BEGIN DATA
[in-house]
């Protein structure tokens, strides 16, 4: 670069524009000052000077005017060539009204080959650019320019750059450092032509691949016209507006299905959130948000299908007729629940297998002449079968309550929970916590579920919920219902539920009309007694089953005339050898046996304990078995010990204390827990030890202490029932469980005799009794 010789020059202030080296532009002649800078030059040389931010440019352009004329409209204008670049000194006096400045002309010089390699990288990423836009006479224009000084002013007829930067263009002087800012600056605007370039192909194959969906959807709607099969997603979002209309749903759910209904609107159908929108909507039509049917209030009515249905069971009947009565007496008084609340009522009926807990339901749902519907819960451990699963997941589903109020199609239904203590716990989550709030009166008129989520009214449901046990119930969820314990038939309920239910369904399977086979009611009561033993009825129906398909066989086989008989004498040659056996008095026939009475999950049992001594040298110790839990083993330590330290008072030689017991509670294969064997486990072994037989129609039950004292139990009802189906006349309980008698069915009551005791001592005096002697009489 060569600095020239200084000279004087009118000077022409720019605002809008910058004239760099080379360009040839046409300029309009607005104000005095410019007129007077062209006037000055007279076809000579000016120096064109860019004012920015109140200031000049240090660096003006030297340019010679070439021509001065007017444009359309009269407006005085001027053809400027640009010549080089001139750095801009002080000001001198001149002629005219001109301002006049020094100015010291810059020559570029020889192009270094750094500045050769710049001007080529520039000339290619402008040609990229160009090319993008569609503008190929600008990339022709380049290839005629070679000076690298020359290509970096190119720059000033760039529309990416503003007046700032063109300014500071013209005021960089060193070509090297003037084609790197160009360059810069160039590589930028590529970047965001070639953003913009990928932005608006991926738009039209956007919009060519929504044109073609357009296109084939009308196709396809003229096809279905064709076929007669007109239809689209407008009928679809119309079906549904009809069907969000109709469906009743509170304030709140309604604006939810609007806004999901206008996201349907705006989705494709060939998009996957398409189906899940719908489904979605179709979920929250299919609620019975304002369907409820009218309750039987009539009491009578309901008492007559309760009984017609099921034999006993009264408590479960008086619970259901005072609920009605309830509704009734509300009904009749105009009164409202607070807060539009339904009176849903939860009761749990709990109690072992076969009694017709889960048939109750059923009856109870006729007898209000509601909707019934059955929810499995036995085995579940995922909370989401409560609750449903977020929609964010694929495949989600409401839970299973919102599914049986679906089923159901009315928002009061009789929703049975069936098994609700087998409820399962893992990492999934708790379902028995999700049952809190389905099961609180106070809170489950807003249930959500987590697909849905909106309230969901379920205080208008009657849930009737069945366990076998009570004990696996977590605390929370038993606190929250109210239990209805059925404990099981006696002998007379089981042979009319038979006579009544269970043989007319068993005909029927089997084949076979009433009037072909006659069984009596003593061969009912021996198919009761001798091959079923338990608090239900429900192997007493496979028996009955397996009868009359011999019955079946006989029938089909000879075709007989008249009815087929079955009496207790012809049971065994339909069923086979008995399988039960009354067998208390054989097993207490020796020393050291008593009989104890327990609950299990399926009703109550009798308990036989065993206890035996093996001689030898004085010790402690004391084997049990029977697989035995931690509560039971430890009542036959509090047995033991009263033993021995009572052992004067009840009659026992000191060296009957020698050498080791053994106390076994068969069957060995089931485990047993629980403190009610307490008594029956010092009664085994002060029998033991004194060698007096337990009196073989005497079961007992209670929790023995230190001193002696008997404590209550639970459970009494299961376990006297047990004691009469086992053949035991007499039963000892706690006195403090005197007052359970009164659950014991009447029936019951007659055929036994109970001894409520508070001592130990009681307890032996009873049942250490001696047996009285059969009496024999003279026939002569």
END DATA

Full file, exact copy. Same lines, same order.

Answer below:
[in-house]
């Protein structure tokens, strides 16, 4: 670069524009000052000077005017060539009204080959650019320019750059450092032509691949016209507006299905959130948000299908007729629940297998002449079968309550929970916590579920919920219902539920009309007694089953005339050898046996304990078995010990204390827990030890202490029932469980005799009794 010789020059202030080296532009002649800078030059040389931010440019352009004329409209204008670049000194006096400045002309010089390699990288990423836009006479224009000084002013007829930067263009002087800012600056605007370039192909194959969906959807709607099969997603979002209309749903759910209904609107159908929108909507039509049917209030009515249905069971009947009565007496008084609340009522009926807990339901749902519907819960451990699963997941589903109020199609239904203590716990989550709030009166008129989520009214449901046990119930969820314990038939309920239910369904399977086979009611009561033993009825129906398909066989086989008989004498040659056996008095026939009475999950049992001594040298110790839990083993330590330290008072030689017991509670294969064997486990072994037989129609039950004292139990009802189906006349309980008698069915009551005791001592005096002697009489 060569600095020239200084000279004087009118000077022409720019605002809008910058004239760099080379360009040839046409300029309009607005104000005095410019007129007077062209006037000055007279076809000579000016120096064109860019004012920015109140200031000049240090660096003006030297340019010679070439021509001065007017444009359309009269407006005085001027053809400027640009010549080089001139750095801009002080000001001198001149002629005219001109301002006049020094100015010291810059020559570029020889192009270094750094500045050769710049001007080529520039000339290619402008040609990229160009090319993008569609503008190929600008990339022709380049290839005629070679000076690298020359290509970096190119720059000033760039529309990416503003007046700032063109300014500071013209005021960089060193070509090297003037084609790197160009360059810069160039590589930028590529970047965001070639953003913009990928932005608006991926738009039209956007919009060519929504044109073609357009296109084939009308196709396809003229096809279905064709076929007669007109239809689209407008009928679809119309079906549904009809069907969000109709469906009743509170304030709140309604604006939810609007806004999901206008996201349907705006989705494709060939998009996957398409189906899940719908489904979605179709979920929250299919609620019975304002369907409820009218309750039987009539009491009578309901008492007559309760009984017609099921034999006993009264408590479960008086619970259901005072609920009605309830509704009734509300009904009749105009009164409202607070807060539009339904009176849903939860009761749990709990109690072992076969009694017709889960048939109750059923009856109870006729007898209000509601909707019934059955929810499995036995085995579940995922909370989401409560609750449903977020929609964010694929495949989600409401839970299973919102599914049986679906089923159901009315928002009061009789929703049975069936098994609700087998409820399962893992990492999934708790379902028995999700049952809190389905099961609180106070809170489950807003249930959500987590697909849905909106309230969901379920205080208008009657849930009737069945366990076998009570004990696996977590605390929370038993606190929250109210239990209805059925404990099981006696002998007379089981042979009319038979006579009544269970043989007319068993005909029927089997084949076979009433009037072909006659069984009596003593061969009912021996198919009761001798091959079923338990608090239900429900192997007493496979028996009955397996009868009359011999019955079946006989029938089909000879075709007989008249009815087929079955009496207790012809049971065994339909069923086979008995399988039960009354067998208390054989097993207490020796020393050291008593009989104890327990609950299990399926009703109550009798308990036989065993206890035996093996001689030898004085010790402690004391084997049990029977697989035995931690509560039971430890009542036959509090047995033991009263033993021995009572052992004067009840009659026992000191060296009957020698050498080791053994106390076994068969069957060995089931485990047993629980403190009610307490008594029956010092009664085994002060029998033991004194060698007096337990009196073989005497079961007992209670929790023995230190001193002696008997404590209550639970459970009494299961376990006297047990004691009469086992053949035991007499039963000892706690006195403090005197007052359970009164659950014991009447029936019951007659055929036994109970001894409520508070001592130990009681307890032996009873049942250490001696047996009285059969009496024999003279026939002569």